Pakistan’s power generation up 2.3%, but reliance on furnace oil decreases

Published: December 21, 2017
The fuel conversion project will convert furnace oil into diesel, jet fuels and kerosene.
Photo: File

The fuel conversion project will convert furnace oil into diesel, jet fuels and kerosene. Photo: File

KARACHI: Power generation through furnace oil and hydel reduced 51% and 22%, respectively, in November year on year although overall generation increased by 2.3% in the month, according to data released by the National Electric Power Regularity Authority (NEPRA).

The energy mix witnessed a major change as Re-gasified Liquefied National Gas (RLNG) and Coal-fired power plants produced greater energy in November. Power generation increased by 2.3% year on year 6,994 GWh during November 2017 compared with 6,840 GWh during the same month last year.

The change in the energy mix comes as Pakistan decides to opt for low cost fuels in producing energy.

Refineries weigh option of furnace oil export

Coal based generation increased by 40% month on month to 962 GWh due to induction of Port Qasim Coal Power Plant. Gas based generation also went up by 5.6% month on month, however, hydel, furnace oil, RLNG and nuclear based generation decreased by 9.3%, 74.5%, 55.1% and 24.3%, respectively.

Reducing dependence on furnace oil

For over two decades, furnace oil plants have played an important role in the energy mix of Pakistan. However, the situation is fast changing as the country is increasing the share of other fuels like RLNG, Coal, Nuclear etc.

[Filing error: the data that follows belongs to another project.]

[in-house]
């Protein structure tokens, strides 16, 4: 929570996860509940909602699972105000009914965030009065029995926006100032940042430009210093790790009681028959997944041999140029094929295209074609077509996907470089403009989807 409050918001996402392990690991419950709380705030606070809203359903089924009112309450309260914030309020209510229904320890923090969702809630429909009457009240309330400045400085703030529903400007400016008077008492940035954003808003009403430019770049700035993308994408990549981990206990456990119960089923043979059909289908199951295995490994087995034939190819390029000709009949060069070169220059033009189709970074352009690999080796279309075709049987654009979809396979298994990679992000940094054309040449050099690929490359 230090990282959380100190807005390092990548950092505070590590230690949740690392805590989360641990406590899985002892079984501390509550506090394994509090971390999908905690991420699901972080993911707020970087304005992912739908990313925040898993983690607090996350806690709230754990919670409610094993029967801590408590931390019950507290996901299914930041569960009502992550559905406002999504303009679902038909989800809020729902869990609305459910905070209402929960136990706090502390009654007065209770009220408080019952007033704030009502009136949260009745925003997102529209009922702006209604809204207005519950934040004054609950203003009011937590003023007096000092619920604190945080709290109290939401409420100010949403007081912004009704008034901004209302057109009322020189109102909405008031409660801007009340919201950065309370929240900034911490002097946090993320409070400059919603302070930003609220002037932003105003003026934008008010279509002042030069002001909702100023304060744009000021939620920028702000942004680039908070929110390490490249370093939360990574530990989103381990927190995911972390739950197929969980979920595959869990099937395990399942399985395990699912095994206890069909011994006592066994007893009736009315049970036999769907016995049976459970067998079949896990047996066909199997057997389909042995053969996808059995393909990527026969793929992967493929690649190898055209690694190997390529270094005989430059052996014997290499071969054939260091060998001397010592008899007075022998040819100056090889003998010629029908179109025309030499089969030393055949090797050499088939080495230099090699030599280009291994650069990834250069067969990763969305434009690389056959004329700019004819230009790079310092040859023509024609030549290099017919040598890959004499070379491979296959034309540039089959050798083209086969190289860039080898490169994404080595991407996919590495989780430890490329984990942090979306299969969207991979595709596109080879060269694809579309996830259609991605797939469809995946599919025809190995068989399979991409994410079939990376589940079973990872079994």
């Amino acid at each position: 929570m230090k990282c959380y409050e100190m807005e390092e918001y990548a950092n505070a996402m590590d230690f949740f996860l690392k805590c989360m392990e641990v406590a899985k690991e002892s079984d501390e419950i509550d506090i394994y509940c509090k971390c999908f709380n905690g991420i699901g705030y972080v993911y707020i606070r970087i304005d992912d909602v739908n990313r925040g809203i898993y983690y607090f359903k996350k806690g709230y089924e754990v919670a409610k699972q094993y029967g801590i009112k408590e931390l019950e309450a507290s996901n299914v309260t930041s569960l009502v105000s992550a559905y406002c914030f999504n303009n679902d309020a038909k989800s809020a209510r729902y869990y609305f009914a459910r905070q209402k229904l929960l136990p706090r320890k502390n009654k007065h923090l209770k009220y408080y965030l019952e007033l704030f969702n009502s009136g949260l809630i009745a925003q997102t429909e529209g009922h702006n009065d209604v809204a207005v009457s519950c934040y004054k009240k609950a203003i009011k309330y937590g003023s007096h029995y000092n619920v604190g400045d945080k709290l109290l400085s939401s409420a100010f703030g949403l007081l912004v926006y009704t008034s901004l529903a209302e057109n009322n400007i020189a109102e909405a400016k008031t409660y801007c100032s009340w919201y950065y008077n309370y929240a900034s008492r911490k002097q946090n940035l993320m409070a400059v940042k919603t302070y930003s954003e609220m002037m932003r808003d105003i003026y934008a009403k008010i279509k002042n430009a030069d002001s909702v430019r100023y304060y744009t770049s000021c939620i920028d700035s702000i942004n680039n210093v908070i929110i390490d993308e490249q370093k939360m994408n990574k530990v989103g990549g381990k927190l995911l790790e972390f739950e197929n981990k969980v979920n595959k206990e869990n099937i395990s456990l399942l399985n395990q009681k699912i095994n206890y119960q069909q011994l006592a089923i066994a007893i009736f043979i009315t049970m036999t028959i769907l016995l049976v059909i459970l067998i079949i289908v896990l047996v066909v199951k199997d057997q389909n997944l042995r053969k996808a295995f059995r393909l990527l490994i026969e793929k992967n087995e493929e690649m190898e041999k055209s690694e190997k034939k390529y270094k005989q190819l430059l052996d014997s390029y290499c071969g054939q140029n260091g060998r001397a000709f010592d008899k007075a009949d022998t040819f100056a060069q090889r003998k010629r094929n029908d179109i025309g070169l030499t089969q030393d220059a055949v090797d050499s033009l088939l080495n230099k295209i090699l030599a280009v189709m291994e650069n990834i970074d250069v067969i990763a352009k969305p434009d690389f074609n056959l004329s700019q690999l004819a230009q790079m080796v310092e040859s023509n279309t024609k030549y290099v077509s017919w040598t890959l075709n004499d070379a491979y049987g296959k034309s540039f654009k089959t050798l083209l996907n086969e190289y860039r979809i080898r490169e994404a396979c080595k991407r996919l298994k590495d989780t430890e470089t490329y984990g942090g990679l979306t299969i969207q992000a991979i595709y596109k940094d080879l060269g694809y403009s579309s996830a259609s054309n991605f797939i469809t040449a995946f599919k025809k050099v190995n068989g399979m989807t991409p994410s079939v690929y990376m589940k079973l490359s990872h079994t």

Pakistan Prime Minister Shahid Khaqan Abbasi ordered immediate closure of eight furnace oil-based power plants of over 4,000 megawatts with the start of coal and LNG-based plants of over 5,000 megawatts by the end of October 2017.

However, this has created a serious crisis for petroleum refineries.

Refineries are trapped in the worst operational crisis in the country’s history due to government’s inefficiency and poor planning, and its latest decisions are compounding the problems instead of resolving them, say industry officials.

The refineries, which meet 30% of the country’s needs, are feeling suffocated following excessive imports of furnace oil and liquefied natural gas (LNG) to run power plants.

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With these imports, almost all the oil storage facilities in the country are filled to capacity, including those maintained by the state-owned Pakistan State Oil (PSO). This glut has virtually closed down the refineries. Despite the grave situation, the government has continued to allow furnace oil and LNG imports instead of reviewing its policy in order to give some space to the domestic refineries.

The government, later in December, allowed resumption of work by some furnace oil-based power plants – including two big plants Hub Power and Kot Addu – but they were told to consume only imported furnace oil and not the domestic fuel.

Published in The Express Tribune, December 21st, 2017.

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